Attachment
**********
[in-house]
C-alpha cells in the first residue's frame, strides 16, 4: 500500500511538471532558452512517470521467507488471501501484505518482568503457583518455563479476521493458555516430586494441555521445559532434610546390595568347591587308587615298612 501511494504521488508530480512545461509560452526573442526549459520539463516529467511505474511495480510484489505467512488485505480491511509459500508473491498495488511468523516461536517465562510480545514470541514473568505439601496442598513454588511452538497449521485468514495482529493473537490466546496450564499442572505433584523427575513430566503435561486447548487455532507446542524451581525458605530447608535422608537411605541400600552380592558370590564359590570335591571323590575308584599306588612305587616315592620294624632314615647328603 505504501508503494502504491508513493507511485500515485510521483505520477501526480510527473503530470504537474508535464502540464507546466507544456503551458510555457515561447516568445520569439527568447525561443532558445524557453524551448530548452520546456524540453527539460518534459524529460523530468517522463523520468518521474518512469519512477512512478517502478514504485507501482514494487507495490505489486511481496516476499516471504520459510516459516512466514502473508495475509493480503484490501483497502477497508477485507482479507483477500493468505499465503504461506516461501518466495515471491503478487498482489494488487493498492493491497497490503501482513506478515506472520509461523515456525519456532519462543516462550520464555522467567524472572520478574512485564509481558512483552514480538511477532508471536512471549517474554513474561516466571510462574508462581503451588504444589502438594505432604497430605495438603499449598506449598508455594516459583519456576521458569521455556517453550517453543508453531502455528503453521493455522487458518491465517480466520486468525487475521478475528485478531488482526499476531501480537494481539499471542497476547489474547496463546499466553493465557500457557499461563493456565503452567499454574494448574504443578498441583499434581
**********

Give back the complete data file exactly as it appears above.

[in-house]
C-alpha cells in the first residue's frame, strides 16, 4: 500500500511538471532558452512517470521467507488471501501484505518482568503457583518455563479476521493458555516430586494441555521445559532434610546390595568347591587308587615298612 501511494504521488508530480512545461509560452526573442526549459520539463516529467511505474511495480510484489505467512488485505480491511509459500508473491498495488511468523516461536517465562510480545514470541514473568505439601496442598513454588511452538497449521485468514495482529493473537490466546496450564499442572505433584523427575513430566503435561486447548487455532507446542524451581525458605530447608535422608537411605541400600552380592558370590564359590570335591571323590575308584599306588612305587616315592620294624632314615647328603 505504501508503494502504491508513493507511485500515485510521483505520477501526480510527473503530470504537474508535464502540464507546466507544456503551458510555457515561447516568445520569439527568447525561443532558445524557453524551448530548452520546456524540453527539460518534459524529460523530468517522463523520468518521474518512469519512477512512478517502478514504485507501482514494487507495490505489486511481496516476499516471504520459510516459516512466514502473508495475509493480503484490501483497502477497508477485507482479507483477500493468505499465503504461506516461501518466495515471491503478487498482489494488487493498492493491497497490503501482513506478515506472520509461523515456525519456532519462543516462550520464555522467567524472572520478574512485564509481558512483552514480538511477532508471536512471549517474554513474561516466571510462574508462581503451588504444589502438594505432604497430605495438603499449598506449598508455594516459583519456576521458569521455556517453550517453543508453531502455528503453521493455522487458518491465517480466520486468525487475521478475528485478531488482526499476531501480537494481539499471542497476547489474547496463546499466553493465557500457557499461563493456565503452567499454574494448574504443578498441583499434581